The problem is not the players, the problem is the league officials and the owners. It is very rare that you hear active players champion the cause of player safety. Rather, you hear this time and time again being promoted by Roger Goodell and league officials. Why? It’s all about the money. Yes, the data that is  now coming out showing the long term effects NFL careers have taken on athletes has been a blow to the NFL’s image. High profile cases like Junior Seau have created brief media frenzies and concern from the general public, but never enough disgust to keep people from watching. No, what keeps people from watching is when their star players are hurt and their team stinks. The NFL, egged on by the owners, wants to protect its high value assets, primarily offensive skill position players and especially quarterbacks. The league is run by businessmen and this is first and foremost a business decision.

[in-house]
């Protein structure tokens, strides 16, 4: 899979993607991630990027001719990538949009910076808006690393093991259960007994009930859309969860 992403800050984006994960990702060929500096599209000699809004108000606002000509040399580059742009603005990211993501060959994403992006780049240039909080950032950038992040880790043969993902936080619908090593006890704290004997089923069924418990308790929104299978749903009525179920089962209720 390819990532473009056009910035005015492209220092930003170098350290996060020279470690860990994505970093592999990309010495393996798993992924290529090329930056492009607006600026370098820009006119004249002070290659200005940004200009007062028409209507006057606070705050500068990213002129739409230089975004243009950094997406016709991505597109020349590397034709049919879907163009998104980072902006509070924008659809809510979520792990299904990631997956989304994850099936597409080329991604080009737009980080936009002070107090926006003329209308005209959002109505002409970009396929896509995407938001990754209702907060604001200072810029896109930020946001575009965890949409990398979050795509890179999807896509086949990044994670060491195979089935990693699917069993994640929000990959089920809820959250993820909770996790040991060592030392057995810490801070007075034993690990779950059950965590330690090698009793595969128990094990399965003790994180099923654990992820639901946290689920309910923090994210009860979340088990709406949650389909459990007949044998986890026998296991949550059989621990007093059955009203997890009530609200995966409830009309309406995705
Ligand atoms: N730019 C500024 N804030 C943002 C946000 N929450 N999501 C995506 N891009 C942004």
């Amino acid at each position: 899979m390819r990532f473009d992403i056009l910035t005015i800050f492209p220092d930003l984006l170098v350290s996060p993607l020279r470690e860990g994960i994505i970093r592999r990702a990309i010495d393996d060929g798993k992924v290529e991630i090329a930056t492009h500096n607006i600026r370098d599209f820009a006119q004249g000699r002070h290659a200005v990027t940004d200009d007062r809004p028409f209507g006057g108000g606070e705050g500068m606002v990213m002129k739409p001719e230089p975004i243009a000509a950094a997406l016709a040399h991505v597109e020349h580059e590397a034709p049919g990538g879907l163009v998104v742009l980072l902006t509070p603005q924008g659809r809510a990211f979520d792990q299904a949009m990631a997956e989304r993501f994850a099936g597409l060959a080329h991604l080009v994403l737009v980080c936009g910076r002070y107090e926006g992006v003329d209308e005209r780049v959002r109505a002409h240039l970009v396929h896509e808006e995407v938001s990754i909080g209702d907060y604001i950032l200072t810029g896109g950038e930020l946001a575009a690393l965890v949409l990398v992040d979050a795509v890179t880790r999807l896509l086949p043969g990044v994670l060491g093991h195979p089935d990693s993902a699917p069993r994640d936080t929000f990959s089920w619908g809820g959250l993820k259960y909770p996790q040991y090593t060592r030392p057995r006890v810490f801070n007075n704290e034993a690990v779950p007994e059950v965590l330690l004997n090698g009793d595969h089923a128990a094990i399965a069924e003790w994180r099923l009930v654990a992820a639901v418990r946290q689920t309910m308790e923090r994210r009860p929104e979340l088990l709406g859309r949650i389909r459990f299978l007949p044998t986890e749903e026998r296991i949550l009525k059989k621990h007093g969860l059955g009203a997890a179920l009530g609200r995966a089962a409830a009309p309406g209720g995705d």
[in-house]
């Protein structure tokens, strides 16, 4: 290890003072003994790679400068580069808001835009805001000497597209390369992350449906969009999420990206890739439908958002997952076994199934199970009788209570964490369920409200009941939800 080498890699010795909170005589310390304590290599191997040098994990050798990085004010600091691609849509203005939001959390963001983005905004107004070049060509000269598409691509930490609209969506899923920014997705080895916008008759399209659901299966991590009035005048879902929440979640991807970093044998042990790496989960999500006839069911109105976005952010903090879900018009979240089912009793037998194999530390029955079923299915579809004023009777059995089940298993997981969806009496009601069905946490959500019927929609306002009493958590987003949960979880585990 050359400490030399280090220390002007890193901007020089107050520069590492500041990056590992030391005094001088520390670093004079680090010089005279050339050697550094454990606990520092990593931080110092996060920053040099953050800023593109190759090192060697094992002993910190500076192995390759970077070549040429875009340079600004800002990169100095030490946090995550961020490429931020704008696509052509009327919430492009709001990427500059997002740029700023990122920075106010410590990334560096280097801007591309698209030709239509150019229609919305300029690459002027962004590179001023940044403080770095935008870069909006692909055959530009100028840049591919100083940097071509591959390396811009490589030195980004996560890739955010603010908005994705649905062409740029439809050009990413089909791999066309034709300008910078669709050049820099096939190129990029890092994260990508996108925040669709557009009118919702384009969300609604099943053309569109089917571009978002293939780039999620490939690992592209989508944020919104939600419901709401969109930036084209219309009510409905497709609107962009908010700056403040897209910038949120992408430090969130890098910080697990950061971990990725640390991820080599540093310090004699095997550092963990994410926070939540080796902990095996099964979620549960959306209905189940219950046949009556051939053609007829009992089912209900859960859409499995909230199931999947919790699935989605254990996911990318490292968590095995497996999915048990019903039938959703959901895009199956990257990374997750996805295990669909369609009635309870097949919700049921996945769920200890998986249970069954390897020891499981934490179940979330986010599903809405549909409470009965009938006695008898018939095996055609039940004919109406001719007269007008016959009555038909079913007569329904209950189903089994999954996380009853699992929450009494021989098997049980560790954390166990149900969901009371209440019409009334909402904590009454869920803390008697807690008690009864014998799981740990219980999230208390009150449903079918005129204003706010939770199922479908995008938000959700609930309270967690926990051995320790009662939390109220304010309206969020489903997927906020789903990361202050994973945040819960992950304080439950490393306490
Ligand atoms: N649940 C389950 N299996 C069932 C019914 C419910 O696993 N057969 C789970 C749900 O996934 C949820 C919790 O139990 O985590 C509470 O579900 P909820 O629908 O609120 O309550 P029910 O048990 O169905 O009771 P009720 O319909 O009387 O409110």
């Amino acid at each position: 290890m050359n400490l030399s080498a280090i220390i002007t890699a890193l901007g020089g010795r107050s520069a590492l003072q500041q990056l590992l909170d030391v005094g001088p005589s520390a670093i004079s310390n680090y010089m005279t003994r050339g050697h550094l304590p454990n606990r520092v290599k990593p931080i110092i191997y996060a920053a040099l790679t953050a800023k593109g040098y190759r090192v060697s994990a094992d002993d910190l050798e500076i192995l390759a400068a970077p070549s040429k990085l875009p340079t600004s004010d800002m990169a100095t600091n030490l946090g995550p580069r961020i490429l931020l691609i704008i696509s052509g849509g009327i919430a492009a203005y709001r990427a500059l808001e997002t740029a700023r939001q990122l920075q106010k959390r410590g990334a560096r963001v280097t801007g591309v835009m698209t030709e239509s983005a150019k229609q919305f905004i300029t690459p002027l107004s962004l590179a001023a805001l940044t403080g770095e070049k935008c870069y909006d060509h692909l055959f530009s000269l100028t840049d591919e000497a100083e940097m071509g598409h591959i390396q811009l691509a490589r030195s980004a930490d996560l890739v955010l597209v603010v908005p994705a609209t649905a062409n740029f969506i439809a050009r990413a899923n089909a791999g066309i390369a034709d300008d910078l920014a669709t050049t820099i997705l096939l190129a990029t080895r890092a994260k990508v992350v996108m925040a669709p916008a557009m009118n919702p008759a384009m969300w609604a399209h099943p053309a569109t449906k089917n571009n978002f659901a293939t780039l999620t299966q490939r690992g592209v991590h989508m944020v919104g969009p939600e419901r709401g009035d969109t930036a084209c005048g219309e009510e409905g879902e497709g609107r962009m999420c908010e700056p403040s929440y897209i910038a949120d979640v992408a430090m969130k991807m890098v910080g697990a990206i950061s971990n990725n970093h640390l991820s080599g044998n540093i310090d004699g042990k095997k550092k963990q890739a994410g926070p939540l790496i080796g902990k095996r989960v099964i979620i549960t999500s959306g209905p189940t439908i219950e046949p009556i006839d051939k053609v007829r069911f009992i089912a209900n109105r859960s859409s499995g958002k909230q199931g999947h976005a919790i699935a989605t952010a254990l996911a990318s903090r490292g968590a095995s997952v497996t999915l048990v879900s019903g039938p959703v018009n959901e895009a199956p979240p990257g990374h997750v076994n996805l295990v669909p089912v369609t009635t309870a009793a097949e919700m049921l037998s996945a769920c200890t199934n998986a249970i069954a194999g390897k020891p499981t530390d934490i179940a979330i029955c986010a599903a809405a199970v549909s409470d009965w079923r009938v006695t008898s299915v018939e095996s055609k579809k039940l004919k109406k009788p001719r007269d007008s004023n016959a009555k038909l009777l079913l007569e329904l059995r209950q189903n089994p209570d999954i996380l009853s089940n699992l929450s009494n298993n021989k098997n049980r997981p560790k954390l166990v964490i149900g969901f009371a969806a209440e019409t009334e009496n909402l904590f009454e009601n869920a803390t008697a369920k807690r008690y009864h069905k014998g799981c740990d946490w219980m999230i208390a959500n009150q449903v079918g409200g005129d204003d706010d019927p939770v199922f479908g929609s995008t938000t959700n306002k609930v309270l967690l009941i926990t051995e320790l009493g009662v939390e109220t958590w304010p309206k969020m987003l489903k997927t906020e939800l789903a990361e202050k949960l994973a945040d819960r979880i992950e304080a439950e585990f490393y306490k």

When you have teams signing quarterbacks for eight or nine figure contracts, these guys become too big to fail. Many of them will, but not until after they’ve been coddled by the league and their ownership. These guys are the face of their teams and the NFL. They sell jerseys, they sell tickets and they entice more people into watching their televised games. In short, they are revenue machines. Think about it, if Darrelle Revis was walking down the street how many people would recognize him? Not too many. But how about Mark Sanchez? His mug was ubiquitous even before the infamous butt fumble. The point is when these guys get knocked out of a game, or heaven forbid a season, the franchises and by default the NFL lose money. What if a star defensive end suffers a season ending injury on a cheap chop block from an offensive lineman? That’s a shame, but won’t be nearly as costly so the NFL is more likely to look the other way. That’s why there is an absurd amount of protection being given to offensive players, but little attention given to the safety of defensive players.